I brought my equipment into the house, proclaimed its kitchen to be a temporary US Inspect field office, and announced to all that now was an appropriate point in time for an official US Inspect taste-test analysis of the well water. Filling a large tumbler at the kitchen sink faucet, I raised my little finger and chugged. I adopted a thoughtful, analytic demeanor. It was monstrous good. Just to be sure, I filled the tumbler once more and savored it more slowly this time. “Pleasingly hard, with an elusive manganese bouquet, and a well-balanced nitrite finish,” I reported to all. “On with the inspection! I am refreshed.” To the basement I went with my retinue of Mr. and Mrs. Client and their real estate agent.
Not uncommonly, some older properties in this area have wells in their basements. In short order, we arrived at it. It was a shallow well inside a cast concrete casing about four feet in diameter with a heavy concrete lid on the top of the casing. I proceeded to slid the lid away enough to gain a look-see down into the well.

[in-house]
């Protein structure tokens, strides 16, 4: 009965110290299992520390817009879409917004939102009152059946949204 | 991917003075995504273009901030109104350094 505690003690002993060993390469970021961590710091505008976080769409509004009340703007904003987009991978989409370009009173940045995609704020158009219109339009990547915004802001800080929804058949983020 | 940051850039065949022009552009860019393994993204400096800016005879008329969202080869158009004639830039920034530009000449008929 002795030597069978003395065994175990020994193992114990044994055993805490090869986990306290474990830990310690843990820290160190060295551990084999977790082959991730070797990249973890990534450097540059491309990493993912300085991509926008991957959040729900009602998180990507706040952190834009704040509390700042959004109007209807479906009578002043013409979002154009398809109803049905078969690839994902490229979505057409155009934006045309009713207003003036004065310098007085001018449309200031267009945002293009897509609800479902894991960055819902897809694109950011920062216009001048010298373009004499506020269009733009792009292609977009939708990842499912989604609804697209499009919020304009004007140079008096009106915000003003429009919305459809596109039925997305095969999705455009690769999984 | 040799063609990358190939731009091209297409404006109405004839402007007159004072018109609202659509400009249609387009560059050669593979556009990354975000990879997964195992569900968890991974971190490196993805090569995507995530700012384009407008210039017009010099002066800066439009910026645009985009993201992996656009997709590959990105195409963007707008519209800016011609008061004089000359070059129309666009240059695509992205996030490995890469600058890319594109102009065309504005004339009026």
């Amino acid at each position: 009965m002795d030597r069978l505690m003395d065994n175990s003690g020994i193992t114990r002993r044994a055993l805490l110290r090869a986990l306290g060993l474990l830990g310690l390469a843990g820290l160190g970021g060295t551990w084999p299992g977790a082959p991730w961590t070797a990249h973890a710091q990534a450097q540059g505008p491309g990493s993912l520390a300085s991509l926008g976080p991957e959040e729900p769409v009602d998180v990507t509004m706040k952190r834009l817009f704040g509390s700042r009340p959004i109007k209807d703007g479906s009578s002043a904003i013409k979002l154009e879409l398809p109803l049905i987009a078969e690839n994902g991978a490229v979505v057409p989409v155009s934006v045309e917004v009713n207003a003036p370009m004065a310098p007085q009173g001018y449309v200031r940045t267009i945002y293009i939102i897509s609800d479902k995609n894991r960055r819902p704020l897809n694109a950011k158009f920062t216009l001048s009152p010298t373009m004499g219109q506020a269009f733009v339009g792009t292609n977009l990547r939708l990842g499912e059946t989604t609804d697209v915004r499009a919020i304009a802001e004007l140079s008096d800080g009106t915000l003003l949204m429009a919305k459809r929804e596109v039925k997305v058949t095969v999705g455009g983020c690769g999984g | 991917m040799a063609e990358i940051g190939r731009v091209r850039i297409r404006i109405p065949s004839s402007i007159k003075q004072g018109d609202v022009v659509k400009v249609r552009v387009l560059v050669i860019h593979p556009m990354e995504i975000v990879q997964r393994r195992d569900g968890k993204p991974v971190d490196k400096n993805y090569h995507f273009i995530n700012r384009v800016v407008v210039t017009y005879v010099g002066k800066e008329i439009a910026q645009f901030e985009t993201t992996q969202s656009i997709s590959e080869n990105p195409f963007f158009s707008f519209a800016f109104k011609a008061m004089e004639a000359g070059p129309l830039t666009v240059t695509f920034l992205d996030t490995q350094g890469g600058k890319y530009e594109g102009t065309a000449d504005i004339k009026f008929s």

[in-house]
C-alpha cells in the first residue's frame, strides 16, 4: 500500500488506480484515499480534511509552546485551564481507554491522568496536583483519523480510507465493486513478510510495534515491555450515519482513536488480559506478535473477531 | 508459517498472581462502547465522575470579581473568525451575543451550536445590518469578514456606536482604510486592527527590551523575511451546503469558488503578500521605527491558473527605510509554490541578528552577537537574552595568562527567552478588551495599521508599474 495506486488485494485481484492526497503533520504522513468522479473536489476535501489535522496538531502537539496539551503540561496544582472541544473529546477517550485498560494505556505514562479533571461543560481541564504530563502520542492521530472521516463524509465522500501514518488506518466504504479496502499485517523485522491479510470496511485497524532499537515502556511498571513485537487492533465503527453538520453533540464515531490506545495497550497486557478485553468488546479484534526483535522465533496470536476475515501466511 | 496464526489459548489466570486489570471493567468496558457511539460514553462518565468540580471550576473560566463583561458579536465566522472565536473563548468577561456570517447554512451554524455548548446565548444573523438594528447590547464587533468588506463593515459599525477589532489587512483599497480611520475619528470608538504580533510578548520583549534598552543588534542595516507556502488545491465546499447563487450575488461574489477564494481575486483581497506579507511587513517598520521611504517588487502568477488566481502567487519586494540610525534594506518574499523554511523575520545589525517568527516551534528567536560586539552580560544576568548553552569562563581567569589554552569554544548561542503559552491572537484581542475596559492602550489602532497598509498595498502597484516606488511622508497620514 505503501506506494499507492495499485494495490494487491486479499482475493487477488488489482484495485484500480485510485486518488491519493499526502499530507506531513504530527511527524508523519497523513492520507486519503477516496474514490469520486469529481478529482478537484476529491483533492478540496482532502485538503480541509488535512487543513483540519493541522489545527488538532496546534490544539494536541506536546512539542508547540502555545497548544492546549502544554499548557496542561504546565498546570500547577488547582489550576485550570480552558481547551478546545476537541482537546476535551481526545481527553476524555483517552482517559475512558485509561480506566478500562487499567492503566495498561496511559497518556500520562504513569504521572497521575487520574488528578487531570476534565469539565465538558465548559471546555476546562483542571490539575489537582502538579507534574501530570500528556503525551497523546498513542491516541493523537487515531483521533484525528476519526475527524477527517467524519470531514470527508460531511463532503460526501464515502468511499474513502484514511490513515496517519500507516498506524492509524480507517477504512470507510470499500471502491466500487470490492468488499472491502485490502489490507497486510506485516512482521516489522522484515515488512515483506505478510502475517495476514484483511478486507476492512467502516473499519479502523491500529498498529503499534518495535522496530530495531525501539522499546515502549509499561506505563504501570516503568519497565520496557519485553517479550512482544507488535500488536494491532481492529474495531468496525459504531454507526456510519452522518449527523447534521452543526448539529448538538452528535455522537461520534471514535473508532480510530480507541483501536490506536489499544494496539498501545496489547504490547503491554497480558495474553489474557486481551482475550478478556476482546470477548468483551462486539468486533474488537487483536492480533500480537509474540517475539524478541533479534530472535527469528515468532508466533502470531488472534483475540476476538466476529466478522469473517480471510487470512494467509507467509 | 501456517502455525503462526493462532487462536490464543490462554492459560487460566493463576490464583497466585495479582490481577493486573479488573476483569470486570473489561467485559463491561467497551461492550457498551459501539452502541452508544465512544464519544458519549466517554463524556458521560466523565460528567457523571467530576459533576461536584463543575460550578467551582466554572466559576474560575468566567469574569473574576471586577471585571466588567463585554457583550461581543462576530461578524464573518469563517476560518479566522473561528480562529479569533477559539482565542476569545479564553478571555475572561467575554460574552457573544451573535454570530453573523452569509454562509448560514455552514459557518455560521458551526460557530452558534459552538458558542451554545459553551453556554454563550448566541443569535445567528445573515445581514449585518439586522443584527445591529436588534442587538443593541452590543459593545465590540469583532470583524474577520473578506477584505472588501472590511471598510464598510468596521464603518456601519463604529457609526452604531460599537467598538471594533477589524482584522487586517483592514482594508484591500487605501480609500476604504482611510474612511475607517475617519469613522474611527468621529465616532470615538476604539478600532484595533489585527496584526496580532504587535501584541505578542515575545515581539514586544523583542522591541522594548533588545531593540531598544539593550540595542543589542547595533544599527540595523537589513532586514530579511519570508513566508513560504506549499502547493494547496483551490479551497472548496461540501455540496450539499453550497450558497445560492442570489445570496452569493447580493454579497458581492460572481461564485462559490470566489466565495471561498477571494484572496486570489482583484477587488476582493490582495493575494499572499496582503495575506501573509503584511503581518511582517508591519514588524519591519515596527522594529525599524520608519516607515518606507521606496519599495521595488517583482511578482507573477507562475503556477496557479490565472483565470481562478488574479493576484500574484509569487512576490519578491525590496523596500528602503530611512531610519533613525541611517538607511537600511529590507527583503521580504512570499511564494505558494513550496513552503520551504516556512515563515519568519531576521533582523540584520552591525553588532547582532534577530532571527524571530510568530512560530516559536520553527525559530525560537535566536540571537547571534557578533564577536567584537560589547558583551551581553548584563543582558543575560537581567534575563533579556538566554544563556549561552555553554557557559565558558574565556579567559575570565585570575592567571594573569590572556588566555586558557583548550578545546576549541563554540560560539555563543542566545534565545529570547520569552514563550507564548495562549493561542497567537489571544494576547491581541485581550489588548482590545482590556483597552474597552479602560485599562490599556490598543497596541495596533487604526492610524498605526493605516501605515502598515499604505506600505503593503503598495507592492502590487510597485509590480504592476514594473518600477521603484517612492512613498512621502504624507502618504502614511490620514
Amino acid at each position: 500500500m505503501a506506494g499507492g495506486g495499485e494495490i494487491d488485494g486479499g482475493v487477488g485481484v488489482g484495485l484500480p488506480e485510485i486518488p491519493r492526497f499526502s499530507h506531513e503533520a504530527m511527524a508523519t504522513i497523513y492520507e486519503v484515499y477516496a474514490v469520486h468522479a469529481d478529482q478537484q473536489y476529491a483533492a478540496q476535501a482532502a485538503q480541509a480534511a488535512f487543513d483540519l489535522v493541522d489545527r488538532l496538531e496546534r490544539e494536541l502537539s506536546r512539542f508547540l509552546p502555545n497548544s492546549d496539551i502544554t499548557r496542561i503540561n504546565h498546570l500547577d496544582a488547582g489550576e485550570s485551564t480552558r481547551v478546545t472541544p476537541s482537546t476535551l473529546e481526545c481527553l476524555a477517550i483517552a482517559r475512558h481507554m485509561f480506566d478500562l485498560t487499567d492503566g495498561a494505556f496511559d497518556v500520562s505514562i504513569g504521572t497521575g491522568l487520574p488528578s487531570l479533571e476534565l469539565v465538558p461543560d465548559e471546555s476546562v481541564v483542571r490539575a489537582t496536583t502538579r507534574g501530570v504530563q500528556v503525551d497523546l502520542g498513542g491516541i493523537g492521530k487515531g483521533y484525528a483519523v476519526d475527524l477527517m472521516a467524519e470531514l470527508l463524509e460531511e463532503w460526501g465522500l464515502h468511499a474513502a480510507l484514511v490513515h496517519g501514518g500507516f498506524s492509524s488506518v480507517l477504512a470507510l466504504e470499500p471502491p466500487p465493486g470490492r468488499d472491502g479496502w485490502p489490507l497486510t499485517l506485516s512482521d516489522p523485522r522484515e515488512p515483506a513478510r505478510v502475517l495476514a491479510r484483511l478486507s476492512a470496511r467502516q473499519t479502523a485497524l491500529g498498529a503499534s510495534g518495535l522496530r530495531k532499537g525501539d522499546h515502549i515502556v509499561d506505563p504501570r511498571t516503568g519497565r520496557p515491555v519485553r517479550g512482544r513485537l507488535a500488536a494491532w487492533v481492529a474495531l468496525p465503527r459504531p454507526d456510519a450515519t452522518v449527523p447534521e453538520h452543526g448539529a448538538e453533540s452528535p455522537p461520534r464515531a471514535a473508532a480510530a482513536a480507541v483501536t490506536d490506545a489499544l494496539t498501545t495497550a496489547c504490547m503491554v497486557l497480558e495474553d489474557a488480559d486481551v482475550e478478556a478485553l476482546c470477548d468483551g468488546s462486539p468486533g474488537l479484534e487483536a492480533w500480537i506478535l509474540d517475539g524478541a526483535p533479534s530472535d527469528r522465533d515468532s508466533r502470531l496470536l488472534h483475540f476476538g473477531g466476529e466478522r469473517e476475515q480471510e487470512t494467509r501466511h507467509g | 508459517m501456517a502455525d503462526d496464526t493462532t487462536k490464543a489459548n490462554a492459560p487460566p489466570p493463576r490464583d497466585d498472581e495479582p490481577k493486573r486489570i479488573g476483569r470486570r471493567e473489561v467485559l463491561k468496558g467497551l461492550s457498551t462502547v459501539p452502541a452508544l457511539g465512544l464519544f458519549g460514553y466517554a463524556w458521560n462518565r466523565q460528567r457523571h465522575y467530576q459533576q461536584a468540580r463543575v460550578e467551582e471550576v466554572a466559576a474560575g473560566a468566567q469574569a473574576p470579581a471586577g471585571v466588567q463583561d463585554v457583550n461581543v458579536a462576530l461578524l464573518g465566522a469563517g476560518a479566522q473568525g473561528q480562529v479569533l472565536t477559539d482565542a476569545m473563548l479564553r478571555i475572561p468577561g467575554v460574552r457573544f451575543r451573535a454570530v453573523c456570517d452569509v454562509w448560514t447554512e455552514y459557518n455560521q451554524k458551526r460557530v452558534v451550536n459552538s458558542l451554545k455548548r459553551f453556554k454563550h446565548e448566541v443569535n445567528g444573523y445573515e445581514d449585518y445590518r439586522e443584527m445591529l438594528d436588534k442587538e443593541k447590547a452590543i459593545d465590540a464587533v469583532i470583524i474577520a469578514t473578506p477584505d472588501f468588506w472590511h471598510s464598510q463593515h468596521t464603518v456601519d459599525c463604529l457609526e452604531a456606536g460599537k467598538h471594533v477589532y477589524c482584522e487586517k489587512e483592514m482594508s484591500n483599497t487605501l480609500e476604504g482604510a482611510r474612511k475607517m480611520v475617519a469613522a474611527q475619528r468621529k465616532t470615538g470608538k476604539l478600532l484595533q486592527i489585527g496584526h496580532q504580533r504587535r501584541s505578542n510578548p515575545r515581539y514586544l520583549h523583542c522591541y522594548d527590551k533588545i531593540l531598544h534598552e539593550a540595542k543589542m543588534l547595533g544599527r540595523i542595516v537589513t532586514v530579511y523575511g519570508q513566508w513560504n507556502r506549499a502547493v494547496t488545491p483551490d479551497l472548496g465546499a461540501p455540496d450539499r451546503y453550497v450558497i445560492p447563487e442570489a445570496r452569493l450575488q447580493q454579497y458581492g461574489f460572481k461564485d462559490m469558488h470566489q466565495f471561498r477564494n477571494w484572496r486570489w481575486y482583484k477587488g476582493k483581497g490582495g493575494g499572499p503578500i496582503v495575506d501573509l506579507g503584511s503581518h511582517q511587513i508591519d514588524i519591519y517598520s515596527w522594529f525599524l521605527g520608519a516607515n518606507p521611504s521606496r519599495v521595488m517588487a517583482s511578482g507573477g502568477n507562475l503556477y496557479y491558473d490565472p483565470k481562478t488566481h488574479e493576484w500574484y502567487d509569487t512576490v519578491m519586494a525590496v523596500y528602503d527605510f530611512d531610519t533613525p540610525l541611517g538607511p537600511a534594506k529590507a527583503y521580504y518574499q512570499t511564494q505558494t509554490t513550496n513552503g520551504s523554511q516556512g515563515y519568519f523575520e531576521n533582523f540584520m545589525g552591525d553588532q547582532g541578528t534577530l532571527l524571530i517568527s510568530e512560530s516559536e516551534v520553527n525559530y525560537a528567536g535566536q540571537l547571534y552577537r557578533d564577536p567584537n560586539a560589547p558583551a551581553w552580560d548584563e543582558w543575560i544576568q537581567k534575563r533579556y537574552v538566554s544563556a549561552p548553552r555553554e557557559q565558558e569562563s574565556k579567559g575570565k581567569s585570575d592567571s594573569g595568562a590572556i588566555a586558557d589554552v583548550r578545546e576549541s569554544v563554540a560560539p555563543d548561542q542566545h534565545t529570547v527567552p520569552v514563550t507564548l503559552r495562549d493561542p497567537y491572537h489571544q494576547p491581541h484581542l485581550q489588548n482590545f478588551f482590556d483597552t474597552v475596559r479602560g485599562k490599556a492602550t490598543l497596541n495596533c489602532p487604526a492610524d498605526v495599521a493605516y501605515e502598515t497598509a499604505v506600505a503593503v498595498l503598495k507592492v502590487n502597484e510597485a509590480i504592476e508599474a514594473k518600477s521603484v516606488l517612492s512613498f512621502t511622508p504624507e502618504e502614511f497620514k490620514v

My flashlight beam shone into the well water and upon two foreign objects therein. From their general size and shape, plus the presence of four leg-like appendages on each, I could determine that they were large rodents of some sort; squirrels or rats, most likely. Unfortunately, they were far too decomposed and bloated for a more definitive determination.
It was too late to spit or otherwise purge myself of the two large tumblers of water I had imbibed. My dehydrated body had wicked it up like a willow tree drawing effluent from a septic system. My only consolation was that I have a good immune system. It was at about that point in my inspection career that I adopted the habit of carrying bottled water in my Jeep. I commend the practice to all.